Foothill yellow-legged frogs are striking stream-dwelling amphibians with a distinctive lemon-yellow color under their legs. They live in Pacific drainages from the upper reaches of the Willamette River system, in Oregon, all the way south to the Upper San Gabriel River in Los Angeles County, California — as well as in streams on the western slopes of the Sierra Nevada, as high as 6,300 feet.

These attractive frogs can be gray, brown or reddish on their backs.


Once thriving across their range, now foothill yellow-legged frogs have disappeared from more than half their historical range due to a long list of threats, from logging and livestock grazing to dams and disease.

The species has today disappeared from Santa Barbara County to San Diego County, and its populations have declined severely in the southern Sierra Nevada, on the Central California and Southern California coasts, in the Bay Area, and in central Oregon. All these areas may contain distinct populations or subspecies of yellow-legged frogs — each of which is special in its own right.


Following our petition to protect foothill yellow-legged frogs under California's state Endangered Species Act, in 2019 the California Fish and Game Commission listed the southern Sierra, Central Coast and South Coast populations as endangered and the northern Sierra and Feather River populations as threatened.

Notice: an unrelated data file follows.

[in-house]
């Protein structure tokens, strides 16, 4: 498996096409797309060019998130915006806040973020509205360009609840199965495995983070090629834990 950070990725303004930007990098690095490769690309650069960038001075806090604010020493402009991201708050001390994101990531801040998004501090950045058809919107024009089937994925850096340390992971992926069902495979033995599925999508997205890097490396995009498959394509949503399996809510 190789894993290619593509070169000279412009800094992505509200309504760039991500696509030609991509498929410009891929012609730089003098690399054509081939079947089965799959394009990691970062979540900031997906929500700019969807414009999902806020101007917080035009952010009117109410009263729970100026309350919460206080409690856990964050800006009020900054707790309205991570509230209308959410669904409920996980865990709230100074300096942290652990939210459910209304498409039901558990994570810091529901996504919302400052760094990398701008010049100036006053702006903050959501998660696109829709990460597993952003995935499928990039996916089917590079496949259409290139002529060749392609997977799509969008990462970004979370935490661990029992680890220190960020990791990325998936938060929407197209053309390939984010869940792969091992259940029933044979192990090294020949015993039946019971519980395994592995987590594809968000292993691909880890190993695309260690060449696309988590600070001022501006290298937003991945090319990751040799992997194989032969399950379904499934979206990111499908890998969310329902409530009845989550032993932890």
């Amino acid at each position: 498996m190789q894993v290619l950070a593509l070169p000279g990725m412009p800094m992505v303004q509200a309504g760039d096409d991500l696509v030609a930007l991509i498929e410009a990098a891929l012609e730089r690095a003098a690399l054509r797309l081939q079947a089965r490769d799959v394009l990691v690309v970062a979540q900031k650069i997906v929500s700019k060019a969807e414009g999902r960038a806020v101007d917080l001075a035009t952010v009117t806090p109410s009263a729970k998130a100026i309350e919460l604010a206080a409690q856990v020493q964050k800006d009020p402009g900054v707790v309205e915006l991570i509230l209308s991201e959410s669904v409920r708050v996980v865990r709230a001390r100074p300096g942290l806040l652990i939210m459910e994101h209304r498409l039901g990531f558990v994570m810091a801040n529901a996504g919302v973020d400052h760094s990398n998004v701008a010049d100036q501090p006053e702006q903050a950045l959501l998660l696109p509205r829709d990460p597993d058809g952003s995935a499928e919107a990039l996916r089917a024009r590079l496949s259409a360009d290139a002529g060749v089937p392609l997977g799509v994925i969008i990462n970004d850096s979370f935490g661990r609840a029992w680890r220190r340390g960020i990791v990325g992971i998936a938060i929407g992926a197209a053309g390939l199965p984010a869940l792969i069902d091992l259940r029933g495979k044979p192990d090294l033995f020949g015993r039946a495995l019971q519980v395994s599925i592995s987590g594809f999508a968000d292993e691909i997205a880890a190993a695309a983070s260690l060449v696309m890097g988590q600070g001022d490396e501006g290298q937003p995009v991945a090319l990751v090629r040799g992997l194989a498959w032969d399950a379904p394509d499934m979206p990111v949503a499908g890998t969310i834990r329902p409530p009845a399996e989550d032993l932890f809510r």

And in 2023, in response to a Center petition and lawsuits, the U.S. Fish and Wildlife Service granted federal Endangered Species Act protection to four populations of foothill yellow-legged frogs in California — the southern Sierra Nevada foothills, North Feather River, Central Coast and South Coast populations.

We’re also working to protect yellow-legged frog habitat throughout California. We do that by pushing for reined-in pesticide use, helping reform the state's fish-stocking policies, and challenging harmful land-management practices on federal lands like logging, grazing and mining.

Check out our press releases to learn more about the Center's actions for foothill yellow-legged frogs.

Foothill yellow-legged frog photo courtesy Flickr/Bree McGhee.